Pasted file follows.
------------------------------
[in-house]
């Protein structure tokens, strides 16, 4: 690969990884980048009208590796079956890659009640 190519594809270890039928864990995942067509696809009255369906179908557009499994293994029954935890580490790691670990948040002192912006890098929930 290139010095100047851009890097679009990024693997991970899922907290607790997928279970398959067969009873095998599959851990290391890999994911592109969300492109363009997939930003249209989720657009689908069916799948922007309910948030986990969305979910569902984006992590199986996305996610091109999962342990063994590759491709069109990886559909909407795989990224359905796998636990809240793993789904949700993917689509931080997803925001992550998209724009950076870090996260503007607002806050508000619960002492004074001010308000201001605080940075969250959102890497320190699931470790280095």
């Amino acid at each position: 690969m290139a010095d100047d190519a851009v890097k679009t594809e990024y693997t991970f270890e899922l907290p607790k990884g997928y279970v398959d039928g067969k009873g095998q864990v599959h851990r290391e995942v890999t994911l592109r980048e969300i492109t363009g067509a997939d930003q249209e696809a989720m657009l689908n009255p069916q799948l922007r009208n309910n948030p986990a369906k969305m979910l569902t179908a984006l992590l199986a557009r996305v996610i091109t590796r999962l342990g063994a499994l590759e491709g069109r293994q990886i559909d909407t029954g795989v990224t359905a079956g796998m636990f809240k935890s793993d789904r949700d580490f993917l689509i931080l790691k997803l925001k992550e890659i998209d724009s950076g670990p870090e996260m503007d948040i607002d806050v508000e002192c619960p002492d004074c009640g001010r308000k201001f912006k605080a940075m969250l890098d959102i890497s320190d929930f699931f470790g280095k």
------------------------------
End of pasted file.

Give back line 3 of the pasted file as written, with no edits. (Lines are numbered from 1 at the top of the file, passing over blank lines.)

């Amino acid at each position: 690969m290139a010095d100047d190519a851009v890097k679009t594809e990024y693997t991970f270890e899922l907290p607790k990884g997928y279970v398959d039928g067969k009873g095998q864990v599959h851990r290391e995942v890999t994911l592109r980048e969300i492109t363009g067509a997939d930003q249209e696809a989720m657009l689908n009255p069916q799948l922007r009208n309910n948030p986990a369906k969305m979910l569902t179908a984006l992590l199986a557009r996305v996610i091109t590796r999962l342990g063994a499994l590759e491709g069109r293994q990886i559909d909407t029954g795989v990224t359905a079956g796998m636990f809240k935890s793993d789904r949700d580490f993917l689509i931080l790691k997803l925001k992550e890659i998209d724009s950076g670990p870090e996260m503007d948040i607002d806050v508000e002192c619960p002492d004074c009640g001010r308000k201001f912006k605080a940075m969250l890098d959102i890497s320190d929930f699931f470790g280095k």